CLICK ON THE GRAPHIC ABOVE TO HEAD TO ALL OF TODAY'S NEWS STORIES
Thursday, April 18, 2013

Project management Mistakes: Poor Quality


METHOD 123: empowering managers to succeed
This series of emails describes the five most common project management mistakes. In the past four weeks we have looked at a lack of planning (#1), poor scope change management (#2), not keeping your schedule up-to-date (#3), and poor project communication (#4).
The purpose of quality management is to first understand the expectations of the client in terms of quality, and then put a proactive plan and process in place to meet those expectations.
Mistake #5: Poor quality leads to poor results
Like the other common project management mistakes we have looked at, problems with quality show up in a number of areas. For instance:
  • Rework. Rework means that you have to fix a deliverable that you thought was complete. Rework is always caused by flaws in your quality management process.
  • Higher operations costs. If errors are caught within the project, there is a cost associated with correct and rework. However, quality problems may surface after the solution is in operations. This causes operations (and maybe support) costs to increase.  
  • Client dissatisfaction. If a solution is of poor quality, the customer will not be happy. If the customer has a choice, they may not buy from you again. 
  • Missed deadlines and budget. Projects that build poor quality products tend to miss their deadlines and exceed their budget. This can cause the entire business case to be less attractive.
  • Poor morale. No one likes to work on a project that produces poor quality solutions. Morale and motivation tend to go down on these types of projects.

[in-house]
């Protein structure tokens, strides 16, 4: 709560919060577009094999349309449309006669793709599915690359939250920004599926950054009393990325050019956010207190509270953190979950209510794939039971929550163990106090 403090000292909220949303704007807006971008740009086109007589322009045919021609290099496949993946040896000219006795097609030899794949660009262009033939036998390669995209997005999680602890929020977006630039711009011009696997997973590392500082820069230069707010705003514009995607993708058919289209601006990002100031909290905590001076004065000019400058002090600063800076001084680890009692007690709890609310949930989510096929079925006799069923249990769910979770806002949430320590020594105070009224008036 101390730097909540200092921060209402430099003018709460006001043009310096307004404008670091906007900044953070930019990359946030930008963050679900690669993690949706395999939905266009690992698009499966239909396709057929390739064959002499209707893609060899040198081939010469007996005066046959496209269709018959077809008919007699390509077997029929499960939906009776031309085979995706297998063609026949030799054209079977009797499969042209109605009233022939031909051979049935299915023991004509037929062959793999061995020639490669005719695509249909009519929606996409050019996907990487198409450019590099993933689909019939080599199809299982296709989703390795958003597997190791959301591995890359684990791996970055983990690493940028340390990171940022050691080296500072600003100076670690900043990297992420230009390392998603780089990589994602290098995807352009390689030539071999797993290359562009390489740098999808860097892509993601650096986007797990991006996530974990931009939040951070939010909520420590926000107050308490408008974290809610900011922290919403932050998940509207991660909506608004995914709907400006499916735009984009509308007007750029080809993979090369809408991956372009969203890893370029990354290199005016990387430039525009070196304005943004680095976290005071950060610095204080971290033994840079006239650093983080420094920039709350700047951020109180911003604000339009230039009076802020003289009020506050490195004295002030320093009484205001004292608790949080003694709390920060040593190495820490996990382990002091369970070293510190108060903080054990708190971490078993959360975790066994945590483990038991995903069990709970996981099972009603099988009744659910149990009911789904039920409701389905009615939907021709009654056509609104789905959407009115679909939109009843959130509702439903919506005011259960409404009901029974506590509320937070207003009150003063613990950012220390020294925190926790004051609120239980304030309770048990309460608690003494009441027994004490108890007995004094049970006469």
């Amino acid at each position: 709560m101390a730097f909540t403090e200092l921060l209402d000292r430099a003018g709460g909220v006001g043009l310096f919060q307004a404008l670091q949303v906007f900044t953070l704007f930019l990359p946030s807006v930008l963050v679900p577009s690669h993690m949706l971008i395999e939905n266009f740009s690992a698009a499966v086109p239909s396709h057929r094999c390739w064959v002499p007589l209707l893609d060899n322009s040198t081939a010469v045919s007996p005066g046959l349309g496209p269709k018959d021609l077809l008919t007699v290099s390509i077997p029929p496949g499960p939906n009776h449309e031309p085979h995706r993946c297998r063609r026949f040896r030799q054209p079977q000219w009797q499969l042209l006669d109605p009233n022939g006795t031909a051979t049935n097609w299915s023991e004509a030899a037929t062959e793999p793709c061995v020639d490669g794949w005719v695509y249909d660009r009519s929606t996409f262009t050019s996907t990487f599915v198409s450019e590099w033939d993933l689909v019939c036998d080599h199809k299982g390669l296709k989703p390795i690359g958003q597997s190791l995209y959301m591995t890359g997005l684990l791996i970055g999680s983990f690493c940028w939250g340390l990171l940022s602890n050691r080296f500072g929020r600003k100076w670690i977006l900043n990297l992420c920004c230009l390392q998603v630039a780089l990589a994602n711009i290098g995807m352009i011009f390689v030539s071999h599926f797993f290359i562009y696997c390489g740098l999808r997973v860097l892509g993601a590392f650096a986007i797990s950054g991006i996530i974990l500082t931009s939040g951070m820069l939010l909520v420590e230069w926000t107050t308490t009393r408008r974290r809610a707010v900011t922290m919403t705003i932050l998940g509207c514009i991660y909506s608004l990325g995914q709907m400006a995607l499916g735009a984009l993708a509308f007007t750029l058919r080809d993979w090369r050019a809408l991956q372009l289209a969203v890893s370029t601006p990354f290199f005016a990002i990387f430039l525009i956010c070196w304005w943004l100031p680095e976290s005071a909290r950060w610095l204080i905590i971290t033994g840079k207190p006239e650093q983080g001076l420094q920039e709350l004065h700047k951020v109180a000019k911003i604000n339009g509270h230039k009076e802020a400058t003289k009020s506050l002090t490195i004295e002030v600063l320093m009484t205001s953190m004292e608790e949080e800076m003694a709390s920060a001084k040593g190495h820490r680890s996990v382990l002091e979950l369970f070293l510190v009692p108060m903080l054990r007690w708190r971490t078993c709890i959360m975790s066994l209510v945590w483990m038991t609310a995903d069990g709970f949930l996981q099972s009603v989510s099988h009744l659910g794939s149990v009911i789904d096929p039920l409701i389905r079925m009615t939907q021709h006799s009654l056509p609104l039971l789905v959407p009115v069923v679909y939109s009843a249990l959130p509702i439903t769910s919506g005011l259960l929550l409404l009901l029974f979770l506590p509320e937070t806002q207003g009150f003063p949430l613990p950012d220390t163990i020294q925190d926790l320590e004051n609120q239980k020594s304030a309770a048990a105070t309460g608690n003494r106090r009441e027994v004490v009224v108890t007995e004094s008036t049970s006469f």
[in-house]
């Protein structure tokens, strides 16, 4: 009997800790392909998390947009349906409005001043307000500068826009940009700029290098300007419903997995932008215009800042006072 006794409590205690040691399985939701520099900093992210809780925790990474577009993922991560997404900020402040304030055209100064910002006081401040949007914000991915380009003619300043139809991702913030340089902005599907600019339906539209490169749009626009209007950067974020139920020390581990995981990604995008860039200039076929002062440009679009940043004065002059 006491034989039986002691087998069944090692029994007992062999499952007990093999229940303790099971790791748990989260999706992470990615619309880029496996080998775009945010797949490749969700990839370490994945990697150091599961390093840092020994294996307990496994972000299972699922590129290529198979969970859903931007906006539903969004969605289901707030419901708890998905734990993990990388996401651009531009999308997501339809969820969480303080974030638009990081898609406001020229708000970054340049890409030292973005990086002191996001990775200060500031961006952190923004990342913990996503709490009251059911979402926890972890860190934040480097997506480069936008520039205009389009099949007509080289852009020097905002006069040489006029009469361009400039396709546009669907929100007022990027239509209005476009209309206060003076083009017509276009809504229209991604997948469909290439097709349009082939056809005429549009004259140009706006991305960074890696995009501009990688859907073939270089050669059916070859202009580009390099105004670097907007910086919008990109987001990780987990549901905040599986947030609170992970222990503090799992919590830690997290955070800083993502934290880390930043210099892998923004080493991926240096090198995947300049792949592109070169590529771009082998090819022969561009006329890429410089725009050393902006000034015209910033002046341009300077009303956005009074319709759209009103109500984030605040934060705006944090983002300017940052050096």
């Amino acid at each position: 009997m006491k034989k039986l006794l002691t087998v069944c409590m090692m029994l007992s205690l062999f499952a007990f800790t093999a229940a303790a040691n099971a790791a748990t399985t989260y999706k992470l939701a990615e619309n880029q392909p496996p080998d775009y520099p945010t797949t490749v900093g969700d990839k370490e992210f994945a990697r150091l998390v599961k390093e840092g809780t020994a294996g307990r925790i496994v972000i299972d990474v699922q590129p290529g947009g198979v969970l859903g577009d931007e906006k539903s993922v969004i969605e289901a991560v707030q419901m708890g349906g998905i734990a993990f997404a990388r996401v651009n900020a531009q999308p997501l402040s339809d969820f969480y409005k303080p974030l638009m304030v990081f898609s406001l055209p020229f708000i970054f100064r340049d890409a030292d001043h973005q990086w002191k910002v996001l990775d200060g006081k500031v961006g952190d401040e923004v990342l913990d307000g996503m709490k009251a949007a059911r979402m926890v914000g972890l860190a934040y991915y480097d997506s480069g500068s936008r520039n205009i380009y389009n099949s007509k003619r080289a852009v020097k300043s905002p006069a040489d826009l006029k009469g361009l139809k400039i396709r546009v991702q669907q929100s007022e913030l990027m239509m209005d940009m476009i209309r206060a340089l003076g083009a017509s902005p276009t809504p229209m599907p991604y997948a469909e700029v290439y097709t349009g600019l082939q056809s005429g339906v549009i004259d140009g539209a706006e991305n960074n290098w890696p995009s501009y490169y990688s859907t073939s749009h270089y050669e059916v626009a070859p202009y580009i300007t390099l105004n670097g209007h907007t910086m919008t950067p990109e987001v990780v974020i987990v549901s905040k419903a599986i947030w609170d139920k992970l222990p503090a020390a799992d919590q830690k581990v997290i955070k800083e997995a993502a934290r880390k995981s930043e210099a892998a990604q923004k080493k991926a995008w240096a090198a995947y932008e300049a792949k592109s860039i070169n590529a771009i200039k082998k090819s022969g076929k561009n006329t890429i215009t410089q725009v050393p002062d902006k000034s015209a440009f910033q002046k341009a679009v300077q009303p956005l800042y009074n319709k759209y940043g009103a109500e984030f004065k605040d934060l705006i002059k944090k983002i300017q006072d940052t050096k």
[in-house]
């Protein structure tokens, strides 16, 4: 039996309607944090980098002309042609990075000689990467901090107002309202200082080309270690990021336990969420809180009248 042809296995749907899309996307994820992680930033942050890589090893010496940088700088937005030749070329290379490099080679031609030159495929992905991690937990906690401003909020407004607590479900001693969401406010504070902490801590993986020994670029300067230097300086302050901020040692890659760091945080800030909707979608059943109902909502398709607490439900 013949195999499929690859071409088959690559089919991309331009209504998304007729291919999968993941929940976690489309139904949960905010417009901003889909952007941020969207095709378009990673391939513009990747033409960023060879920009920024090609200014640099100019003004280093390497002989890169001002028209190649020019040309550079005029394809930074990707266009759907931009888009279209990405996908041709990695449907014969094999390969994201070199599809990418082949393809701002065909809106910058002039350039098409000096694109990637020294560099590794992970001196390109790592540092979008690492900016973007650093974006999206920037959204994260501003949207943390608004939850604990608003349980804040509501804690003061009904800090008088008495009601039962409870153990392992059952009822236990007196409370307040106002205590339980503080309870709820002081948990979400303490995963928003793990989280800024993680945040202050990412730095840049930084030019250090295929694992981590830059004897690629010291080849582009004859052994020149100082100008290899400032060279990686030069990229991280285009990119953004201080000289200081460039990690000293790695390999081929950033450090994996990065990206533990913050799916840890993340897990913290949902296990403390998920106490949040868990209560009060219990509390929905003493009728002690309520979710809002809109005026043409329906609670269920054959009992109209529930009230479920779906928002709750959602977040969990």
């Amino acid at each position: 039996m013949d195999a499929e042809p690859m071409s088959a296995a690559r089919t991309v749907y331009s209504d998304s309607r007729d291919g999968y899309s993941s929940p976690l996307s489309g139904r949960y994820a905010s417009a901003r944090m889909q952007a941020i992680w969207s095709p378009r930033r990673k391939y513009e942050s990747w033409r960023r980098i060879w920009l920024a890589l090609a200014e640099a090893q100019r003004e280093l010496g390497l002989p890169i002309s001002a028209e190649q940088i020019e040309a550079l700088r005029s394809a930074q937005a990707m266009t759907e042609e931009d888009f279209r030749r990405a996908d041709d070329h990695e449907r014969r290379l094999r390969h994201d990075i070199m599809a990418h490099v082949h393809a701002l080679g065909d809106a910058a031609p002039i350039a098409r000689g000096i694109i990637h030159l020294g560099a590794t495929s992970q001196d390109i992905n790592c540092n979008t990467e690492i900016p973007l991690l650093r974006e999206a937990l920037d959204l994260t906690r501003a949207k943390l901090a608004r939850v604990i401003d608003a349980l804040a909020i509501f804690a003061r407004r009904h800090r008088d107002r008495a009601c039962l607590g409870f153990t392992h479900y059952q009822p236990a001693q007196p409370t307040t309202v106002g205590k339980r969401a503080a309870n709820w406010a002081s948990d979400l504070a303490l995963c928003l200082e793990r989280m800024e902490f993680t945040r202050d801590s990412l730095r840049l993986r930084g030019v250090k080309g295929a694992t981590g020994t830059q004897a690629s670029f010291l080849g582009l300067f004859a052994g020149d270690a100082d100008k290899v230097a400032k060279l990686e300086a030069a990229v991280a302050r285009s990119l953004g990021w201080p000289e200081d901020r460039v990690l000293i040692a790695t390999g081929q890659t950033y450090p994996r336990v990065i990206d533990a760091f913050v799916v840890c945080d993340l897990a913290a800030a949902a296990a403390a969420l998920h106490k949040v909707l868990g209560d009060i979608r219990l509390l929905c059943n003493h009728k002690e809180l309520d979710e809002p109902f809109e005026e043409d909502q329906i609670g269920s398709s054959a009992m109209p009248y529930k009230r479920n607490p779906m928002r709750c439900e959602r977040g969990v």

Don't fear. Quality management can help.
What Can be Done?
There are three main components to delivering quality solutions. 
  1. Quality requirements. You cannot meet the customers expectations for quality if you don't know what the expectations are. Quality requirements are identified when traditional functional and non-functional requirements are gathered.
  2. Quality control activities (QC). Quality control activities ensure the deliverables are of high-quality. This can include walkthroughs, completeness checklists, etc.
  3. Quality assurance activities (QA). These activities ensure that the processes used to create the deliverables are of high quality. This can include third party audits and checklists to ensure that a process were completed.
Everyone on the team needs to have a quality mindset to ensure that work is completed with a minimum amount of errors – the first time.
 ..............................................................
There are a number of templates that can help manage quality on your project. Check here for the Method123 quality bundle.
© Method123 Inc 2013